A woman has been found guilty of the manslaughter and neglect of her newborn baby girl in a trial at Waterford Circuit Criminal Court.
The baby's body was found at an on-call doctor's service on the Cork Road in Waterford city in April 2018.
It took a jury of eight men and four women three-and-a-half hours to deliver a unanimous verdict on the manslaughter charge and a majority verdict on a separate charge of child neglect.
The date for sentencing is 11 January.
Delivering her closing speech to the jury, senior counsel for the prosecution Fiona Murphy said in simple terms the case brought against the accused was one of gross negligence manslaughter. In law, it is accepted that there is a duty of care owed by a mother to her child.
The prosecution put forward that the woman, who cannot be named for legal reasons, breached this duty and her negligence was a substantial cause of the baby's death.
Ms Murphy said the prosecution’s case that the placing of the baby in a bin, walking away and not mentioning it was the substantial cause of death of the baby.
Whether she decided to conceal or deny the pregnancy, Ms Murphy argued that it was not a defence to placing the baby in the bin.
Before the birth of the baby at the Caredoc service, there was clear evidence that the woman's mother was making serious efforts to encourage her daughter to engage with medical professionals, but she failed or refused to do so.
There was also evidence of a supportive relationship between the two, despite certain texts brought before the jury.
Regarding the Caredoc visit with her mother and grandmother, Ms Murphy said CCTV evidence showed that the accused was only in the toilet for 13 minutes and within that time she gave birth and the baby was placed in a bin.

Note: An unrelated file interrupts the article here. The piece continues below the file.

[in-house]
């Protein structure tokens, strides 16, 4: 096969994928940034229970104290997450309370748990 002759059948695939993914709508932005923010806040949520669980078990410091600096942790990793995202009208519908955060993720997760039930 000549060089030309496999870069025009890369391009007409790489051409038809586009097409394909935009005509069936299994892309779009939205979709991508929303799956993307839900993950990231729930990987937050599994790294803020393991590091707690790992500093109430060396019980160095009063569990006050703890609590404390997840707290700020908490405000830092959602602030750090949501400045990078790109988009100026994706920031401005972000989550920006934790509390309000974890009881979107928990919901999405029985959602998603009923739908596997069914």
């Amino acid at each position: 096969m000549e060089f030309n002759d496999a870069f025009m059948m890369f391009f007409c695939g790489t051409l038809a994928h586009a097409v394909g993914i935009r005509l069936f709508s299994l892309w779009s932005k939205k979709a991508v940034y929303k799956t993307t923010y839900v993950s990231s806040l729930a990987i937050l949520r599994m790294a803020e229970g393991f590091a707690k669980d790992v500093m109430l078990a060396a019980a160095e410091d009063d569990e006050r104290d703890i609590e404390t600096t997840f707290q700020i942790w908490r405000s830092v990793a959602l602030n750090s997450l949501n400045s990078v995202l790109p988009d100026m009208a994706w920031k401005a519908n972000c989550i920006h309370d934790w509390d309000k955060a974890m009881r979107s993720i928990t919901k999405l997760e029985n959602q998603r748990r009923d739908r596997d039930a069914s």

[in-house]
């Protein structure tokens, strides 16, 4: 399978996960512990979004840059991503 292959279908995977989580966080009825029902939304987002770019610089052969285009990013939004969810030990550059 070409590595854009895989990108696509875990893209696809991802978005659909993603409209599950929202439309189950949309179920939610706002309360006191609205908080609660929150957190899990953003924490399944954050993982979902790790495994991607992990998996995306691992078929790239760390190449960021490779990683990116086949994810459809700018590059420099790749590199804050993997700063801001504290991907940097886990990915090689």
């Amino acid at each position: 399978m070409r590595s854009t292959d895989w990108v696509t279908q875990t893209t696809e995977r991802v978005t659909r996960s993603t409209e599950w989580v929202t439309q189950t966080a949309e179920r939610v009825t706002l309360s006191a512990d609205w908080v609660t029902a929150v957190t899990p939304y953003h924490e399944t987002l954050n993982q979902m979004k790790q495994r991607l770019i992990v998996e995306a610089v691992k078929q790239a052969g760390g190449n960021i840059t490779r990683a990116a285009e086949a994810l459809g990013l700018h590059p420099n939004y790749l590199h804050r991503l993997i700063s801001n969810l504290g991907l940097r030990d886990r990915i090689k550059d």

She went back to the consultation room, but said nothing to her mother or the doctor, who referred her to University Hospital Waterford (UHW).
The court heard the baby was in the bin for 30 minutes by the time the accused and her mother arrived at UHW. She denied the birth and maintained that she was 25 weeks' pregnant.
Ms Murphy said there had been no adequate explanation as to why no help was sought by the woman, when assistance would have been only ten seconds away in the Caredoc building.
The court heard Dr Annie O’Leary informed Dr Catherine McNestry and somewhere between 6am and 7am they discovered the account given was not true.
At 7.30am, gardaí were notified and they sealed off the bathroom and searched the drains based on the account given by the woman.
The woman gave a statement to Sergeant Maureen Neary of the vulnerable victims unit and Detective Garda Deirdre O’Mahony shortly after 9am.
However, it was not until 1.25pm that afternoon that the body of the full-term baby girl was found in the bin.
Defence counsel Ciaran O'Loughlin described the case as an "unhappy and tragic" one.
Mr O’Loughlin argued that virtually everyone, bar the accused, knew that she was pregnant. On every occasion she denied the pregnancy, but nothing was done by anyone around her.
He said it was entirely wrong to lump the blame solely on the woman.
Dr Michael Curtis, former deputy state pathologist, told the trial earlier that the baby's death was attributable to inattention at birth.
There was no evidence of a blow being struck or of water inhalation.